At times, however, the details overwhelm the story. By the book’s third chapter, only the most encyclopedic of minds can keep track of defendants and accusers. Only in the book’s penultimate chapter does Schiff provide some themes and contextual facts that make sense of the proceedings at Salem.
The first is gender. What are we to make of the fact that 80 percent of the accused were women? Schiff believes that the witchcraft accusations of young women and girls reflect the desires of an up-and-coming generation of female New Englanders for more social agency. Yet her concluding summary of their lives after the trials reveals no firm pattern. Some lived more empowered lives; others did not.
Another theme concerns the line between accusers and accused. It was not simply poor women who were targeted. Men and women on both sides of the growing economic divide accused their opposites of witchcraft. Here, Schiff discerns an important outlier: Maine minister George Burroughs, who was eventually executed. He had no real part in the local grudges of Salem Village. Why, then, was he singled out as its ringleader?
The Witches concludes that the Massachusetts colony’s precarious position in the newly restored British Empire played the biggest role. Having kicked out their royal governor four years before the trials, the colony had just been granted a new charter by the Crown. Along with it came a new governor—and the vindication of elite Bostonians’ sense of superiority over other colonists. Schiff squarely places the blame for trials lasting too long and claiming too many lives at the feet of the Boston magistrate William Stoughton, who was sent to Salem to affirm the colony’s proper oversight of the matter. “In prosecuting witches,” Schiff observes, “he simultaneously redeemed himself at home and [proved] the colonists could govern themselves in an orderly, Old World way.”
If Schiff had developed this case further, with the inference that Stoughton’s desire to prove his colony’s worth to the Crown had allowed him to rationalize the trials’ terrible destructiveness, we might have understood Salem as something more than a symptom of the “paranoid style.” Her narrative suggests that strong leadership would have saved lives and maintained the social order better than executions and imprisonment did. Yet The Witches leaves us in much the same place we were before we read it. The moral of the story, as Schiff tells it, is that Salem is a “crowd-sourced cautionary tale, a reminder that . . . extreme right can blunder into extreme wrong.” Even the most generous reader will find this statement unsatisfying. We come to this subject grasping for the wherefores and whys.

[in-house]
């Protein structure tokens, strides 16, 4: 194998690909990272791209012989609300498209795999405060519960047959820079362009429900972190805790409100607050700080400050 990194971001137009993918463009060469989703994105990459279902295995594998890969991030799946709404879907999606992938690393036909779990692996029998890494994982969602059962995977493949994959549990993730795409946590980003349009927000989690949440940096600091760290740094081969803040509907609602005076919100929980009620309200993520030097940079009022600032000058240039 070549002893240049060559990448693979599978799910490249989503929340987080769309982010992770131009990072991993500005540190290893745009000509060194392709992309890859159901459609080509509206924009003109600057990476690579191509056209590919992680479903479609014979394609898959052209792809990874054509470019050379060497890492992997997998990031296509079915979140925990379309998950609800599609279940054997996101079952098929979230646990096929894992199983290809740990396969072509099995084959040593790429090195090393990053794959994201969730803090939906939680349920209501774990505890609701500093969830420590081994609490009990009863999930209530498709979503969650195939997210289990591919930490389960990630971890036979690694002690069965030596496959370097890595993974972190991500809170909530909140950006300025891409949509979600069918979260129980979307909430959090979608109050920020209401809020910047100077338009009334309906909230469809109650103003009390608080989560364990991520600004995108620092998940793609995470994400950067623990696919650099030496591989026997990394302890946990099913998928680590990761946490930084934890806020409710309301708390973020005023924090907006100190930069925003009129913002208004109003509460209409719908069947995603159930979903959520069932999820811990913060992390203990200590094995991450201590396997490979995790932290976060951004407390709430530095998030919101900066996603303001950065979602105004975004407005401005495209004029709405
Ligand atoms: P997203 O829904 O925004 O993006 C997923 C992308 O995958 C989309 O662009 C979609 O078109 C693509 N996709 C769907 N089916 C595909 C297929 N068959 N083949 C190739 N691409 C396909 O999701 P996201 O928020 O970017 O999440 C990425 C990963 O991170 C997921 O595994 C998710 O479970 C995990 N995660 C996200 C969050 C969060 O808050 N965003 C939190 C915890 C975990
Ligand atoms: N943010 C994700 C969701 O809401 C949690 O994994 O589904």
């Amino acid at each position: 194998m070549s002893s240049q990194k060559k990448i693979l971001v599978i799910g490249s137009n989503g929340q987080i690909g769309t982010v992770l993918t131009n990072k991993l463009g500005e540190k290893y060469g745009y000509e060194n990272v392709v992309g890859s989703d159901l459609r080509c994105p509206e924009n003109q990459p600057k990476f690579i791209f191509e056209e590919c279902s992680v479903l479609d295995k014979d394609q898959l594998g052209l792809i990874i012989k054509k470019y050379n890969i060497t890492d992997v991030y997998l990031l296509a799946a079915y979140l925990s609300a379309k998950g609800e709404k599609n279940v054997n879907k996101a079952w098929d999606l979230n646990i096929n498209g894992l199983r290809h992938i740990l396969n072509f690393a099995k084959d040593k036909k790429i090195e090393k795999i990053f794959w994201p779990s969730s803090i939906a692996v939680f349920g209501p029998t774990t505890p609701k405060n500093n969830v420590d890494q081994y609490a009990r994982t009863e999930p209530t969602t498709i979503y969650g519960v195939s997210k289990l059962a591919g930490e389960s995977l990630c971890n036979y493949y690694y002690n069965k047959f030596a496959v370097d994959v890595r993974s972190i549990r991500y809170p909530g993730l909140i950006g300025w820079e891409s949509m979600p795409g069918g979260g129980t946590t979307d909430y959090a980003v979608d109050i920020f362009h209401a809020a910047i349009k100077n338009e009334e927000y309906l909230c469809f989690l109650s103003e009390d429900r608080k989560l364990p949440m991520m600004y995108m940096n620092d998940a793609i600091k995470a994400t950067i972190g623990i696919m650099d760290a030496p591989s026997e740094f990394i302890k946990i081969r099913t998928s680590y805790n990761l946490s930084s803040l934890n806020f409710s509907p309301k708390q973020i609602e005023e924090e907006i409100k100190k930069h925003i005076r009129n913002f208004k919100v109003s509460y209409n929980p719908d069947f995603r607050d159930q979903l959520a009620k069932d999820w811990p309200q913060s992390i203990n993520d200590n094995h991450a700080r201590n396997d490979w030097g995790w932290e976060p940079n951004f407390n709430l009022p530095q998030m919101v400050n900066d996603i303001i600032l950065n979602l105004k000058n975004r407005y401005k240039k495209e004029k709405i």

One can never quite shake the feeling that Schiff’s story is narrated too much in the shadow of those tousled-haired suburban wizards of J. K. Rowling’s creation, even as the events it describes show that witchcraft was not simply paranoid fantasy in seventeenth-century New England. As the trials and executions proceed and allegations become ever more bizarre, her insouciant style begins to seem like a shallow reaction to the horrors, a way of reducing them to recognizable human folly.
The most famous representation of the trials, Arthur Miller’s 1953 play The Crucible, goes in the opposite direction. Miller didn’t trivialize the terror. He absorbed it, taking it in as he read the records closely in the Salem courthouse before composing the play. “When I walked at night along the empty, wet streets of Salem in the week that I spent there,” he recalled in a 1996 essay (“Why I Wrote ‘The Crucible,’” the New Yorker), “I could easily work myself into imagining my terror before a gaggle of young girls flying down the road screaming that somebody’s ‘familiar spirit’ was chasing them.” He found the “human center” of the play in a macabre moment when a young woman in court raises her hand to strike an older woman she accuses of witchery, but as her fist gets closer to the woman’s head, it opens and her fingers extend and gently touch the other’s hood—at which point, the accuser screams that her hands are burning.
It’s a horrifying performance. When Miller says that it was motivated by bad blood between the two women, who had lived in the same house and, perhaps, slept with the same man, he doesn’t dispel the horror. He shows that ordinary human impulses can, indeed, decay into grotesque incrimination—if a community is breaking down and can no longer contain our seething resentments.
Phillip Round is John C. Gerber Professor of English at the University of Iowa.